1. You need to be cautious and careful about your surroundings, people and luggage.
2. Extra Careful about health… What to eat and where to eat.
3. I avoid public transport outside Bengal, but if I need to I should hire a private car with a properly reviewed car agency. I also make sure to share all details with close ones. (I faced a very bad experience in Bangalore with Uber, and since then I always try listening to my mind/gut feeling).
4. Lastly, I don’t talk with anyone. If some nosey co-traveller starts talking, I try to ignore or politely respond and move on.
However, the sense of freedom is unparallel and with the slightest opportunity, I make sure to hit the road.
( Moumita Dasgupta )
Well, I guess none of my travels are actually ‘solo’ …as during the period of your journey you get to meet so many people I could never call myself a solo traveler.
Jokes apart, I totally agree that one should always keep in mind travelling solo in India has its own challenges.
We all know the disturbing number of crime cases against women do not make it any easier for us or our parents and near ones to feel much more confident about a girl traveling alone.
My first solo trip was to Goa. And it could not be more eventful from every perspective. Firstly, it was a last-minute decision. After a major emotional set back I decided to make this trip and book my ticket just two days prior to my departure from Delhi. I had reached Mumbai by flight and only when I managed to settle in my train from Mumbai to Goa that I realized that my train is reaching North Goa at 3 Am the morning, while my hotel is in South Goa.
I was lucky to meet this couple from Germany in the same train. It took no time to become friends with them and not only they accompanied me the entire journey from North to South, but the three days I was in Goa we three were together and enjoyed ourselves a lot. So, only because I travel solo I could meet such nice souls like this couple from Germany I met in Goa.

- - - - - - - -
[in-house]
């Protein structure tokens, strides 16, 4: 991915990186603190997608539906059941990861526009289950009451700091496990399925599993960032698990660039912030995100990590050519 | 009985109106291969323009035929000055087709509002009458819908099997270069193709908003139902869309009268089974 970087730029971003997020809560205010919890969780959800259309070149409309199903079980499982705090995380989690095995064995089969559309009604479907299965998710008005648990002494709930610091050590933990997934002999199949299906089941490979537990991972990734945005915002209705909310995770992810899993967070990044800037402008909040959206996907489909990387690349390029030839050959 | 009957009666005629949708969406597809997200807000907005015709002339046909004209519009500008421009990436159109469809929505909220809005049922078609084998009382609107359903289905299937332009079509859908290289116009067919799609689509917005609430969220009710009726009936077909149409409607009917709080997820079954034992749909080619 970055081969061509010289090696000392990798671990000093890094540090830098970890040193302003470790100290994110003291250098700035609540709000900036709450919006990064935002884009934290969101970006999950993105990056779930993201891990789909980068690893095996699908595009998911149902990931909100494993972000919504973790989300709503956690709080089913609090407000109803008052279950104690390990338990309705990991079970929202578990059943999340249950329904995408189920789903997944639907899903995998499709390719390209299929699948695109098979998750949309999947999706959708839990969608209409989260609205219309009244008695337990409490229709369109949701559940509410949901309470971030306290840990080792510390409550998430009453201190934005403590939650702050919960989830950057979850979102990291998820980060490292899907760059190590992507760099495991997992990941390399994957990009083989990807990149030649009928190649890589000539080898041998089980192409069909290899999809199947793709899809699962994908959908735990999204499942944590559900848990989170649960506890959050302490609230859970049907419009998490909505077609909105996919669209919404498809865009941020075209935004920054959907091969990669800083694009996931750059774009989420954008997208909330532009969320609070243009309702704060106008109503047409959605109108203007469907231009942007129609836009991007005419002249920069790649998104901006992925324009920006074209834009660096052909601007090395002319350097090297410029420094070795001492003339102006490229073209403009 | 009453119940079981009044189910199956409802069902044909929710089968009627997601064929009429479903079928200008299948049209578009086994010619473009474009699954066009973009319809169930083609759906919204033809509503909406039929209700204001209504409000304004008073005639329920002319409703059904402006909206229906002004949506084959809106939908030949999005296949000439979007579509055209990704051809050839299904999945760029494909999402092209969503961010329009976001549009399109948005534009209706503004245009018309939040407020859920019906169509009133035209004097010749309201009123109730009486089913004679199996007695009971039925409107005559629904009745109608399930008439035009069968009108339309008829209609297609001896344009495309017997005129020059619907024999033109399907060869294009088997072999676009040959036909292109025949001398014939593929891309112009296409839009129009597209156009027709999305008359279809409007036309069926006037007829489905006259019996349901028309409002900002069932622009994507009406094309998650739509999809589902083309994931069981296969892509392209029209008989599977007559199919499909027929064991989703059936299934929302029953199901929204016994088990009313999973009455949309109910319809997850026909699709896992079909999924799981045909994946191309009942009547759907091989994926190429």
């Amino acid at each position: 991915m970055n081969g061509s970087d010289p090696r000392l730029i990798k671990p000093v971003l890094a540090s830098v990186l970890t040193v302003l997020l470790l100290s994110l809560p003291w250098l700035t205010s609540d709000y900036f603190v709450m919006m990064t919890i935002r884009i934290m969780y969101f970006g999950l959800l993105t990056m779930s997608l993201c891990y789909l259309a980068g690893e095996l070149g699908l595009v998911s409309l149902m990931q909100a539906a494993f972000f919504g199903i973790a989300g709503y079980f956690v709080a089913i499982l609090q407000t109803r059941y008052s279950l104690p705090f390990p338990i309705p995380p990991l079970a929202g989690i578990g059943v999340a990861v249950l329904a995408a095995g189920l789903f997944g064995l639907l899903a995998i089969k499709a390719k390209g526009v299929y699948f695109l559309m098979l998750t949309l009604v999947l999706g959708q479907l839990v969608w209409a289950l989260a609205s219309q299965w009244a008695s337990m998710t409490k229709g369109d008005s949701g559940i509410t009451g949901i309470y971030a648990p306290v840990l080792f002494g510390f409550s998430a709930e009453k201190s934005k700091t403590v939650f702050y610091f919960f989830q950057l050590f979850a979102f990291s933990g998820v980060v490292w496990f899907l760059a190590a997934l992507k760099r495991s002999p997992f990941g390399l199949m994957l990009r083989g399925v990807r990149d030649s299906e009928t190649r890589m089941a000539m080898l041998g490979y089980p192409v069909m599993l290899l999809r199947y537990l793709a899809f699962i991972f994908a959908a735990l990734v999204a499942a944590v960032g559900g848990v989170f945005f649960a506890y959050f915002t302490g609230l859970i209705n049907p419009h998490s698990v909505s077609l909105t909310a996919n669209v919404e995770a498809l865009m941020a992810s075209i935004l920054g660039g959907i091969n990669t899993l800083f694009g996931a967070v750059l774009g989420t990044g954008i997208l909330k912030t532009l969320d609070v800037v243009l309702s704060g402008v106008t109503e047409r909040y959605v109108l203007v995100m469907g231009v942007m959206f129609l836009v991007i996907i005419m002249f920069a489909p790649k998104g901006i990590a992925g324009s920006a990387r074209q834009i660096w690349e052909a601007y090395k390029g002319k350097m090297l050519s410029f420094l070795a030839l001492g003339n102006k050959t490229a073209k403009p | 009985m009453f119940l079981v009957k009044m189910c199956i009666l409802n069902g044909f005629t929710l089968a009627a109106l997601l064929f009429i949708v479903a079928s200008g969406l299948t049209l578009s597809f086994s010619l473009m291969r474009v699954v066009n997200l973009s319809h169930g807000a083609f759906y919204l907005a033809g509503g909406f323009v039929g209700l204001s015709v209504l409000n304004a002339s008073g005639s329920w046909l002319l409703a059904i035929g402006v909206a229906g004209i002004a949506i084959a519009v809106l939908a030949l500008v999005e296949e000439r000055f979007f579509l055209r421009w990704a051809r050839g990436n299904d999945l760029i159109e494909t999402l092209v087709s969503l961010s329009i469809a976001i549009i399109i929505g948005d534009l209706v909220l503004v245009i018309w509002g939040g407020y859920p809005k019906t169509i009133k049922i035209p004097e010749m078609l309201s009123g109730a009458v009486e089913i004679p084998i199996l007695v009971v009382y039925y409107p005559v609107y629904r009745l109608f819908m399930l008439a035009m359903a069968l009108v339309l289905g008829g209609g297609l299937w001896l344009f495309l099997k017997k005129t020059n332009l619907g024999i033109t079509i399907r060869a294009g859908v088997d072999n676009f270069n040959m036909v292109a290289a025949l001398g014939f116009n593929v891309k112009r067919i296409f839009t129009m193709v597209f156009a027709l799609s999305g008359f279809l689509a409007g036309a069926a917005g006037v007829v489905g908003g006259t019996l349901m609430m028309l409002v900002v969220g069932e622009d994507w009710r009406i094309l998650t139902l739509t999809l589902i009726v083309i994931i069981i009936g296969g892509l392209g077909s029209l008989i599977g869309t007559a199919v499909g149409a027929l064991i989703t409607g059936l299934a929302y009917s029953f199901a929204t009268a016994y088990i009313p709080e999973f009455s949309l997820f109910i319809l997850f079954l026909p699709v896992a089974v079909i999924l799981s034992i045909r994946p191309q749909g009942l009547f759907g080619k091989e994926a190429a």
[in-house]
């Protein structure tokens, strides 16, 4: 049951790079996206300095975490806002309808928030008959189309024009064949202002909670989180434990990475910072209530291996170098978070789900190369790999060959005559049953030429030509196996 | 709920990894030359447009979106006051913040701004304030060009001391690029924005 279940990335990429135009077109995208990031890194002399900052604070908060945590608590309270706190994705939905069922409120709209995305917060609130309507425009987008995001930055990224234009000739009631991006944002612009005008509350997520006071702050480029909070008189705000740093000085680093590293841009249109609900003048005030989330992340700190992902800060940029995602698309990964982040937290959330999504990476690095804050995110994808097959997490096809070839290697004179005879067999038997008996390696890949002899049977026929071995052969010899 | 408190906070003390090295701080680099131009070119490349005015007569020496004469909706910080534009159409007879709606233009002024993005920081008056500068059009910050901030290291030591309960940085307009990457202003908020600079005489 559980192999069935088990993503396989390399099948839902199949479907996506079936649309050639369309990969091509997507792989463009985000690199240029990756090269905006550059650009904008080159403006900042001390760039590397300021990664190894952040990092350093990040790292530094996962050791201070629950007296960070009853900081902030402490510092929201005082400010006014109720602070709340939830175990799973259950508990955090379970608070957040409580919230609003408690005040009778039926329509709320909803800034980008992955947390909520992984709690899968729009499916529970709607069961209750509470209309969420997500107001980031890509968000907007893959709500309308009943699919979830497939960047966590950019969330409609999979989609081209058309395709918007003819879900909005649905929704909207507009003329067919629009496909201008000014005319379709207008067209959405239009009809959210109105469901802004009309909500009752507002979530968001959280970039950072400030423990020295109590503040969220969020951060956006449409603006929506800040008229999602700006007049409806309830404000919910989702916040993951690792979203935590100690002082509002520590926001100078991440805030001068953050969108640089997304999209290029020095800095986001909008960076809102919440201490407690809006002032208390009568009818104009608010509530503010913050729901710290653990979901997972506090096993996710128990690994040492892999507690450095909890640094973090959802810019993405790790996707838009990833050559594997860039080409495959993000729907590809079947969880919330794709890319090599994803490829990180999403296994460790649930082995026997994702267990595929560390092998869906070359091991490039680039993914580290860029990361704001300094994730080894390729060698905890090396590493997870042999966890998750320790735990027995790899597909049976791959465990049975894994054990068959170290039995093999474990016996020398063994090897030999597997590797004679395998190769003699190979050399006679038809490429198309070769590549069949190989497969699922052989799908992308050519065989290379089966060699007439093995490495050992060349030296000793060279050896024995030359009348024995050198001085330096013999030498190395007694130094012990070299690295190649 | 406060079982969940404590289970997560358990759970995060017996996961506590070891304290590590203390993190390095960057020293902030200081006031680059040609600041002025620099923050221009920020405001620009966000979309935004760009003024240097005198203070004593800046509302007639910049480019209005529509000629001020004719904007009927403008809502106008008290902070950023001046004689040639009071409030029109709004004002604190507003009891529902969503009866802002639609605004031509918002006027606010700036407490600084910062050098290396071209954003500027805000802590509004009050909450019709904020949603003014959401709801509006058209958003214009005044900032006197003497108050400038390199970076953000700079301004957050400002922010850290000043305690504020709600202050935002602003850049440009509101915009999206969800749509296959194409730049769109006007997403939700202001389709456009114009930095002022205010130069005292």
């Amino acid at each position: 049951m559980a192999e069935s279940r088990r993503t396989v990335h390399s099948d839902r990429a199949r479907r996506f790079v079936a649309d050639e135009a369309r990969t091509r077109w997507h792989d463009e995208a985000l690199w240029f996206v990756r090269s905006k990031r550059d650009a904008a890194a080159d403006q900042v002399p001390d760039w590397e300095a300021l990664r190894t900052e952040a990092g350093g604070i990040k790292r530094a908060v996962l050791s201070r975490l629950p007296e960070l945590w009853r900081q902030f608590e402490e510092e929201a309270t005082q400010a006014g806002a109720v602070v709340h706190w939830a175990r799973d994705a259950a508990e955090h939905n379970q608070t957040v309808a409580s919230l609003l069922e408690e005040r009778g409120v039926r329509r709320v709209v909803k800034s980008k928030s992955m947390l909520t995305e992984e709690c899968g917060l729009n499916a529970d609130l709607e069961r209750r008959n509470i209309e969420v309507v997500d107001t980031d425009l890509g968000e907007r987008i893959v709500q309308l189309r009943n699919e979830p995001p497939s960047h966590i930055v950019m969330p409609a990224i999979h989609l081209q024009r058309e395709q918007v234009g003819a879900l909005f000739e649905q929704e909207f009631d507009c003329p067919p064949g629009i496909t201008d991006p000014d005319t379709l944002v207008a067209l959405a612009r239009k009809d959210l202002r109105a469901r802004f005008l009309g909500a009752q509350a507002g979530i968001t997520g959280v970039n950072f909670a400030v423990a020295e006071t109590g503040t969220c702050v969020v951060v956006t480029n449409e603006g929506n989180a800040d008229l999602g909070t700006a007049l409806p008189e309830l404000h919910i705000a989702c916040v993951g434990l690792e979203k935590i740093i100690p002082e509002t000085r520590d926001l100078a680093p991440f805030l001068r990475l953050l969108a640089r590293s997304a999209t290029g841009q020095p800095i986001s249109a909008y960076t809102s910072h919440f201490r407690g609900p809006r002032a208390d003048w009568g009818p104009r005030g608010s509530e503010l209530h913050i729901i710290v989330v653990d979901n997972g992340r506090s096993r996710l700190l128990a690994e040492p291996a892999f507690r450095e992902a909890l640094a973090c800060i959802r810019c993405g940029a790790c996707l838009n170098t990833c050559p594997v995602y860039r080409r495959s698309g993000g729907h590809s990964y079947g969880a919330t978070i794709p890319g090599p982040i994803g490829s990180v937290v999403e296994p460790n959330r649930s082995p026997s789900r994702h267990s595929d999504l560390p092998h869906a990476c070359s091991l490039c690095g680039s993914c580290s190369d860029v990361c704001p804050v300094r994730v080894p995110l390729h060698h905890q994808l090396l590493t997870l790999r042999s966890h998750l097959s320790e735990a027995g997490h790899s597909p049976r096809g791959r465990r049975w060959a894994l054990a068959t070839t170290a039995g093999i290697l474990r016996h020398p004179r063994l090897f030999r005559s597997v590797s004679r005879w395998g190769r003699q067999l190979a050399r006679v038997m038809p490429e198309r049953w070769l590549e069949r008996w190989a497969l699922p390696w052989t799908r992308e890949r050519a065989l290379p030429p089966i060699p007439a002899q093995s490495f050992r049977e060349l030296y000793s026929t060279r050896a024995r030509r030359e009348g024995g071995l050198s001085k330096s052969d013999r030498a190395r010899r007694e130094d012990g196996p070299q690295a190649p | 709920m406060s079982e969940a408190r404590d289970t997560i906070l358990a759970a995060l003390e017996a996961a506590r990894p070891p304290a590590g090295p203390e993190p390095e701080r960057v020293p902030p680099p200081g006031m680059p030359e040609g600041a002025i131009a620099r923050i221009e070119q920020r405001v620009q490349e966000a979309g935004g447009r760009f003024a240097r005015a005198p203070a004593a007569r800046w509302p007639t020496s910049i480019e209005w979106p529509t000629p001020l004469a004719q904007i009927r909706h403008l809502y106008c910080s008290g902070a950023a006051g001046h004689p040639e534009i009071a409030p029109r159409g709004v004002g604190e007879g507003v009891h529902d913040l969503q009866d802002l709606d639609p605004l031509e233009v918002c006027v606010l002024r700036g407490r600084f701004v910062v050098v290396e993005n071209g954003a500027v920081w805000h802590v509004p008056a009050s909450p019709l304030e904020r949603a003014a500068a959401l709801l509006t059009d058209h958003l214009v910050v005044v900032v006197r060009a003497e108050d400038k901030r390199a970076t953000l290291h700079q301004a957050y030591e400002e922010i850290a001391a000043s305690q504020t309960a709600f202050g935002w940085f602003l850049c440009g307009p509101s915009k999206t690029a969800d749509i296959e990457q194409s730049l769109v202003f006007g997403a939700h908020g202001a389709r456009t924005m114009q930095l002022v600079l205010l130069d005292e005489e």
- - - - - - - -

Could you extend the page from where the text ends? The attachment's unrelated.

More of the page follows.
My suggestion to all the girls who want to start their solo trips would be to check and decide on your hotels very carefully. Whether it is a hotel, resort or homestay it is always better to either take feedback from someone who had been there or from the reviews. For your local transport always opt for authorized travel agency-owned cars with a proper GPRS system.
I feel the best part of travelling alone is you are always free to take your own decision and not dependent on the others or group’s opinions. Also, the next best thing is to know and meet people from so many different places with varied cultures, and traditions and share stories with them. These days there are hosts who organize parties musical or otherwise for travelers. These are beautiful opportunities to know people and their culture.
Last but not the least; my suggestion would be to always carry enough cash with you, no matter what!
( Lucky Pegu )